Let’s be frank – we go on the Internet at work for a thousand different reasons: checking e-mail, watching YouTube videos, shopping on-line, following your favorite team, the list goes on and on. Companies understand that it’s nearly impossible to enforce policies that prohibit personal computer use during business hours. It’s just a fact of life.
Mobile devices merely compound the electronic chatter …Instagram, Twitter, Facebook. The lure is so compelling that otherwise intelligent individuals actually take their eyes off the road to text – even while traveling at high speeds. Hey, smartphones can’t cure stupidity.
Apparently, we have now crossed over into a relatively new dimension — “augmented reality” – thanks to the Pokémon Go phenomenon. In less than a month, Niantic’s Pokémon Go has eclipsed Candy Crush Saga as the most popular mobile game in US history with roughly 21 million daily users. Don’t be shocked if someone zig-zags past your cubicle in hot pursuit of Dratini or Snorlax. At this rate, Pokémon Go may soon join tobacco on your company’s short list of banned indoor activities.
Though augmented reality (AR) – a combination of real and virtual worlds – isn’t new, never before has the concept captured the imaginations of so many.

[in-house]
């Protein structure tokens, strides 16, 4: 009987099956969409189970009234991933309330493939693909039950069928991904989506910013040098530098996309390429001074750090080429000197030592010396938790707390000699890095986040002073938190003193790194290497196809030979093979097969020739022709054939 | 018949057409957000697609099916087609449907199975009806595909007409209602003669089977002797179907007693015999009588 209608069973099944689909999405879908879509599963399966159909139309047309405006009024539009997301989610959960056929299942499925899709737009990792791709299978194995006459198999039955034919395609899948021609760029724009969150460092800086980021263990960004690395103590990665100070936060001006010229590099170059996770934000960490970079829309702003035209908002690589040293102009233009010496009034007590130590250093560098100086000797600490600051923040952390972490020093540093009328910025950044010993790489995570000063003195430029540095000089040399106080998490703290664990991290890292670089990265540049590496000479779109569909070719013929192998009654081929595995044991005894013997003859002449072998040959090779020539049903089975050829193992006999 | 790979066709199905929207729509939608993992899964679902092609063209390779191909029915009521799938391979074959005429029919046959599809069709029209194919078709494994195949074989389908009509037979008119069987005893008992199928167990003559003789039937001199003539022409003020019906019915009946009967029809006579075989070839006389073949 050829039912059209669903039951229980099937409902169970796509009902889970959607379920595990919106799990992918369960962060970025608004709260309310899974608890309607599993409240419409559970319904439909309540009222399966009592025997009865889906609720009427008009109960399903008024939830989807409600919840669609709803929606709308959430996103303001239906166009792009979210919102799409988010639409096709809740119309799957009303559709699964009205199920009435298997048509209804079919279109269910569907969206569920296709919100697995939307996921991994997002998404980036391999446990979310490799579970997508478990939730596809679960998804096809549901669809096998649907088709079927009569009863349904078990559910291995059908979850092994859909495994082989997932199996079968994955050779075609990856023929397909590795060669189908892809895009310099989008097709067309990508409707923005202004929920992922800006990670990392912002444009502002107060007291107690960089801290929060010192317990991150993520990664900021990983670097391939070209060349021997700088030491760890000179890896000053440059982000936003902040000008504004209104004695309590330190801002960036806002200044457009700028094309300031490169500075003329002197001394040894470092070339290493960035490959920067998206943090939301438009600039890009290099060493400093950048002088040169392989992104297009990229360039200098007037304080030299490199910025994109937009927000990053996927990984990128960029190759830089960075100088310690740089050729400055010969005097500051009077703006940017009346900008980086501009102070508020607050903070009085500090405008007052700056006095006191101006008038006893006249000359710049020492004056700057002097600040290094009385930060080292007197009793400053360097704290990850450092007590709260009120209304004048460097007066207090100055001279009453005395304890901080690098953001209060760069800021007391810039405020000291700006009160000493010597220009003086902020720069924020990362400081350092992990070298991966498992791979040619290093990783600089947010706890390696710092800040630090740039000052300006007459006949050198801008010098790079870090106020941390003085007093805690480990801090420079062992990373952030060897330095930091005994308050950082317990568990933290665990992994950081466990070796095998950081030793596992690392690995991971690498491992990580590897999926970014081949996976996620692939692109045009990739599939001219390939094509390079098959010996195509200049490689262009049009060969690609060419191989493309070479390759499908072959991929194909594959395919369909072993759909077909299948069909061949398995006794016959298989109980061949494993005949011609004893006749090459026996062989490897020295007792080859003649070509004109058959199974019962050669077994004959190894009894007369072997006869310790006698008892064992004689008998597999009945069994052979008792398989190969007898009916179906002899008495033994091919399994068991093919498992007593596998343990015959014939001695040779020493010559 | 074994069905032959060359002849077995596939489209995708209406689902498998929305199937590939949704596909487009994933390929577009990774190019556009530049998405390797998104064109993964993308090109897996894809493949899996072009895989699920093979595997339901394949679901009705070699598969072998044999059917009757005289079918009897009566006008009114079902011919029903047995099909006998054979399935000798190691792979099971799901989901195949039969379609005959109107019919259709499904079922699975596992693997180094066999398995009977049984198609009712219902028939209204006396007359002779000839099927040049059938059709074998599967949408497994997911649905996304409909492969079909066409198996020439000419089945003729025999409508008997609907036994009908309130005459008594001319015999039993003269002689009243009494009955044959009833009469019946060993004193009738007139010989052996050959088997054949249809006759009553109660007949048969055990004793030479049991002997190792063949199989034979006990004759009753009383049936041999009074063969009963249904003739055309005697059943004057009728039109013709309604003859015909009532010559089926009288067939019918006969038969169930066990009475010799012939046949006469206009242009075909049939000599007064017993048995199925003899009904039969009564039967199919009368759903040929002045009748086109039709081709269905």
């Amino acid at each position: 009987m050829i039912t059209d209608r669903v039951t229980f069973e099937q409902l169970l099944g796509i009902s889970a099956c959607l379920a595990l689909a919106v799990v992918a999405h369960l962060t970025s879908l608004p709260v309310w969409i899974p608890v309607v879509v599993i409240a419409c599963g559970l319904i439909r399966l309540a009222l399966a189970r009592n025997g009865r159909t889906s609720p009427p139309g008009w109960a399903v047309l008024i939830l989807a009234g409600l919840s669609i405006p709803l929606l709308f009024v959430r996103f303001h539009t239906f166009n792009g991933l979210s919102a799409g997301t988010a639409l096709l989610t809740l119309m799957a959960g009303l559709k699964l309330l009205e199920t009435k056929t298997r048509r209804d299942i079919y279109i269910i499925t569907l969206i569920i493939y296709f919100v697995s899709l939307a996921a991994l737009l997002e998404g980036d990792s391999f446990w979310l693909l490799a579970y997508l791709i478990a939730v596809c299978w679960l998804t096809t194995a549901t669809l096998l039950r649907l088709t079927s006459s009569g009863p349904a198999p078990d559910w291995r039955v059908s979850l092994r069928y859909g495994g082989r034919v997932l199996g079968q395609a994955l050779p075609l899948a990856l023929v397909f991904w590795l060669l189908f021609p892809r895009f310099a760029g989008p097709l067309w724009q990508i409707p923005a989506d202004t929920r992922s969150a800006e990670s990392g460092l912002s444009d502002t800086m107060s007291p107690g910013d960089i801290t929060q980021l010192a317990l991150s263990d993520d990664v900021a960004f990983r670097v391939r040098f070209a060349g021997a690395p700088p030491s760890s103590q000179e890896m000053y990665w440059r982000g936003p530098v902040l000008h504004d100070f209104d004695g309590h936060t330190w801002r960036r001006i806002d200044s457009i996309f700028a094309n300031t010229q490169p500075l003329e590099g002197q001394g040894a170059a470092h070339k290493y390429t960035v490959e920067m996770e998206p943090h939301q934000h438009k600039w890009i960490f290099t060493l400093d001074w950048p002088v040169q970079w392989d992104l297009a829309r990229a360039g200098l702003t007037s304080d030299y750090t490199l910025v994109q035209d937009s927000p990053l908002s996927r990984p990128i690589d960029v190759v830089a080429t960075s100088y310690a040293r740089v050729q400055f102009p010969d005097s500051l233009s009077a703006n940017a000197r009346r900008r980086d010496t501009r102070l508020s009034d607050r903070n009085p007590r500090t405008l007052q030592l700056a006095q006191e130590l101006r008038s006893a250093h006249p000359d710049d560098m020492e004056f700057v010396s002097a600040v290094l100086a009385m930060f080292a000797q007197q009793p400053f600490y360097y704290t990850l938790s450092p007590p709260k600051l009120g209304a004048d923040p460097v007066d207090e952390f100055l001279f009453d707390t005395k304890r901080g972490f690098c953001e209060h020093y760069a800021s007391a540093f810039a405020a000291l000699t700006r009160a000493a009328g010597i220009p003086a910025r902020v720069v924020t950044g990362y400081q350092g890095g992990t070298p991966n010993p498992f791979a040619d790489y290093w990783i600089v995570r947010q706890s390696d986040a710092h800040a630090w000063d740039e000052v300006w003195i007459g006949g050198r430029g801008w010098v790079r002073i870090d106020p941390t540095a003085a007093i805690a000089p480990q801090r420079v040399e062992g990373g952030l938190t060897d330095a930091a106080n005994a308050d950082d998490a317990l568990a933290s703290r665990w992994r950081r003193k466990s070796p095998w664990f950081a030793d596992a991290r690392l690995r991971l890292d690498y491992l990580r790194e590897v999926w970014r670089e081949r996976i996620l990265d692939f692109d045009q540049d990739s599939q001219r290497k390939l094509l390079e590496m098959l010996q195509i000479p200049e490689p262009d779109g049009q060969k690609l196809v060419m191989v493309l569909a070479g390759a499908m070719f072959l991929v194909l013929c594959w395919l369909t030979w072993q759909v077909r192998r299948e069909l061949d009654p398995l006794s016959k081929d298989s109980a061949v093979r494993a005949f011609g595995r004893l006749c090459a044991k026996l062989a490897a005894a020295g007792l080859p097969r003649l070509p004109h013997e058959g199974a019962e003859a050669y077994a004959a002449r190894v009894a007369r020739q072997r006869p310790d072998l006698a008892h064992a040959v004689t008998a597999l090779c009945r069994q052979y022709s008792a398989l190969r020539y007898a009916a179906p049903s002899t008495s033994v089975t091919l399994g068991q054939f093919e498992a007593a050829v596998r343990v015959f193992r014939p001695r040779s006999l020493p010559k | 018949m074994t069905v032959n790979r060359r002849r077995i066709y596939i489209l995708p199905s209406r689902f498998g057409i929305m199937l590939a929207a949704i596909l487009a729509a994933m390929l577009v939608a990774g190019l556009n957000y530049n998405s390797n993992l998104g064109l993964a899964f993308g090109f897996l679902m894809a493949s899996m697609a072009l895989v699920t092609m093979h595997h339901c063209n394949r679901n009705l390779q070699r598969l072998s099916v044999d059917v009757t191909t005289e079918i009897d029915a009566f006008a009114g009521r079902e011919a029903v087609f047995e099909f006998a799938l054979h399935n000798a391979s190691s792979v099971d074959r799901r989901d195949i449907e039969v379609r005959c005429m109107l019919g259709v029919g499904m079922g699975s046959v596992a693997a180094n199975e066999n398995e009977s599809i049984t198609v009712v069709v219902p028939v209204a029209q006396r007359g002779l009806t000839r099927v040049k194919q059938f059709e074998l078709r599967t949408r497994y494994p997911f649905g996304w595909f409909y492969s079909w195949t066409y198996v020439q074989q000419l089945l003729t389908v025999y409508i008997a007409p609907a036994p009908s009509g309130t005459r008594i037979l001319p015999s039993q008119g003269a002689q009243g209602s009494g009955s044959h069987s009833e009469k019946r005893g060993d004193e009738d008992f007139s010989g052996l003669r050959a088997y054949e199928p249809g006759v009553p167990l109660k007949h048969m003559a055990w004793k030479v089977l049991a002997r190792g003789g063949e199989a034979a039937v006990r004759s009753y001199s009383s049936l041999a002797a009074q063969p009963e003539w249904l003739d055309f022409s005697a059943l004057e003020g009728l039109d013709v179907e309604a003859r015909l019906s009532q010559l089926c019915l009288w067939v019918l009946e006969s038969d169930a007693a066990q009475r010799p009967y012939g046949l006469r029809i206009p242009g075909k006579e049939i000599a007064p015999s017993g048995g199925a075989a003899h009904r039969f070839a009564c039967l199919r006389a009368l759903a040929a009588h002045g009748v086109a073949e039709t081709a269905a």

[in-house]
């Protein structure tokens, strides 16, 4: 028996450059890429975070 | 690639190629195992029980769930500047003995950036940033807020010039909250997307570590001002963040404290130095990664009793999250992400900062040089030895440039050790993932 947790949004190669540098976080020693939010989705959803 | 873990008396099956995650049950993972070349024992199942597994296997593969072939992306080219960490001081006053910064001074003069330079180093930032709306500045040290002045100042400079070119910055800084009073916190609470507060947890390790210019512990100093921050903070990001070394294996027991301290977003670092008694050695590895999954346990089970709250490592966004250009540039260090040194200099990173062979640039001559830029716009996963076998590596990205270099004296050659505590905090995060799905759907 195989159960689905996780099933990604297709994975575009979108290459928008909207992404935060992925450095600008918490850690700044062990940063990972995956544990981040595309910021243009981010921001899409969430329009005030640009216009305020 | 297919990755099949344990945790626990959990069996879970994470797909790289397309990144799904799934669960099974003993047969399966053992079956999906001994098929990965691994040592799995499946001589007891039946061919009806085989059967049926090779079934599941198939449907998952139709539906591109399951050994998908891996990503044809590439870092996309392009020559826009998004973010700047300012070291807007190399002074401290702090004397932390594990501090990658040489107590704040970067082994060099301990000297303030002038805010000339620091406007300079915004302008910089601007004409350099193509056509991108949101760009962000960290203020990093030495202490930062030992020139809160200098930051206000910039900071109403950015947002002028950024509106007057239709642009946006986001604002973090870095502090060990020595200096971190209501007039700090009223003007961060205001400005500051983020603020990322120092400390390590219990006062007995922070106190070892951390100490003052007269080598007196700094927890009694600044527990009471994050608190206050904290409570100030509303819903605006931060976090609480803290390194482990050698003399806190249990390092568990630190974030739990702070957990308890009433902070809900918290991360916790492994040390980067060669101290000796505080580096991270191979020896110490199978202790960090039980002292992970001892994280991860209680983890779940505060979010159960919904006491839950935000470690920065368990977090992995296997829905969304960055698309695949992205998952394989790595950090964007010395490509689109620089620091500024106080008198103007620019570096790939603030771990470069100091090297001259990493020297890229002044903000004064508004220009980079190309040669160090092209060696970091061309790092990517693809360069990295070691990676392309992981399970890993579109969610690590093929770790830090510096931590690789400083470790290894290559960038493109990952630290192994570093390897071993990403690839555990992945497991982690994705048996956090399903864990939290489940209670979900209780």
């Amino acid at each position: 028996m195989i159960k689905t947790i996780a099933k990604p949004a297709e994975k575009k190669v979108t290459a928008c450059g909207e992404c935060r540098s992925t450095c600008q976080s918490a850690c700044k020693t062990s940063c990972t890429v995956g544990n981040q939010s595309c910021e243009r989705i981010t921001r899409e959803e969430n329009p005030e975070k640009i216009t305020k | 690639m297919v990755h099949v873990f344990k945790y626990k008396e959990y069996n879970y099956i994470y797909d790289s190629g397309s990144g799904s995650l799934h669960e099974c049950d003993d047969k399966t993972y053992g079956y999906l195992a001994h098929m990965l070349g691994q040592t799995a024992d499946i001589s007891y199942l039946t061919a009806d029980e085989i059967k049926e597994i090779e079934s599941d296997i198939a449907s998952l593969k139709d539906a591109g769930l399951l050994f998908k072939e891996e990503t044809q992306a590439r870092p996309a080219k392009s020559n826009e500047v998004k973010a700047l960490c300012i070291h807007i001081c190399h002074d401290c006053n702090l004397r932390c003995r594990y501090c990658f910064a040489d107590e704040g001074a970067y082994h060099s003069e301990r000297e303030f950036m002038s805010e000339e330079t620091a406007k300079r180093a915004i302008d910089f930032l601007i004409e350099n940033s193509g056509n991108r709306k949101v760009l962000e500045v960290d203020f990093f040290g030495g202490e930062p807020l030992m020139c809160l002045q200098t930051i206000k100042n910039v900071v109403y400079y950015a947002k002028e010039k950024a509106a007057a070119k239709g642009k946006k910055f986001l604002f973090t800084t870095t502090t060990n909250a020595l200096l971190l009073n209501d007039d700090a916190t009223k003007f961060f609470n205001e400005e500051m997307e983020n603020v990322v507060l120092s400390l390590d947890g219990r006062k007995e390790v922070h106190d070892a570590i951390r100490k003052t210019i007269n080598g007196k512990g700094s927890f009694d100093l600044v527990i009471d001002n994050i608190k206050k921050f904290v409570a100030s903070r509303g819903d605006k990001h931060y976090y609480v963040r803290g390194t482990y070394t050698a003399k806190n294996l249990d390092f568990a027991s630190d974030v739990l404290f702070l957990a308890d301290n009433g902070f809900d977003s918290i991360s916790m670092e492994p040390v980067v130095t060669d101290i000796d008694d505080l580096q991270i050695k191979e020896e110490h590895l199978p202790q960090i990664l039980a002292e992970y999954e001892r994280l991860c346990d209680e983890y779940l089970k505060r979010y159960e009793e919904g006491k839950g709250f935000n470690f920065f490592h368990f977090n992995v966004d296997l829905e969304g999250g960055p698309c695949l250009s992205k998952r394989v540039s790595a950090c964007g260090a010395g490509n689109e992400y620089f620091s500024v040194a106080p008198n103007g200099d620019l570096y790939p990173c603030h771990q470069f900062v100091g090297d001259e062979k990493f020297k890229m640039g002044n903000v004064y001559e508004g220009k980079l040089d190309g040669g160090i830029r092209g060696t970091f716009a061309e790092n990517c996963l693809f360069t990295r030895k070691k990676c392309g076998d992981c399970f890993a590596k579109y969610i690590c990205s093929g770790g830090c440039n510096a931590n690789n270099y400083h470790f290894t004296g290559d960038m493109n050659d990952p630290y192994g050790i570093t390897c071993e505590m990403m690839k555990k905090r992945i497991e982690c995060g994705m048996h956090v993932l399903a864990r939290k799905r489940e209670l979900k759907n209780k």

“Augmented reality is the ‘boy who cried wolf’ of the post-Internet world,” writes Om Malik in an article for The New Yorker that getAbstract summarized. “It’s long been promised but has rarely been delivered in a satisfying way.”
In case you have been off-grid for the past few weeks, Pokémon Go “trainers” hunt for Pokémon creatures using their smartphones. The free app uses the GPS and camera on your mobile device to place Pokémon in real-life surroundings. Except for the occasional glitch – Pokémon have been spotted at inappropriate locations such as Arlington National Cemetery and the United States Holocaust Memorial Museum – the game has been wildly successful.
Skeptics may argue that Pokémon Go is merely the latest craze – here today, gone before you know it. Angry Birds, anyone? But Malik and other observers suspect the Pokémon Go influence may be considerably more substantial. The game promotes interaction and people seem to have a lot of fun – typically not the norm at work. In a recent article from the Society for Human Resource Management, Lynn Taylor, author of Tame Your Terrible Office Tyrant: How to Manage Childish Boss Behavior and Thrive in Your Job, said the game’s popularity “points to pent-up demand for a more social and motivated workforce.”
On the other hand, Taylor pointed out, the distractions Pokémon Go creates can hamper productivity and may compel employers to establish formal policies regulating game play at the office.
Hmmm. Makes ordering from Amazon seem rather tame by comparison.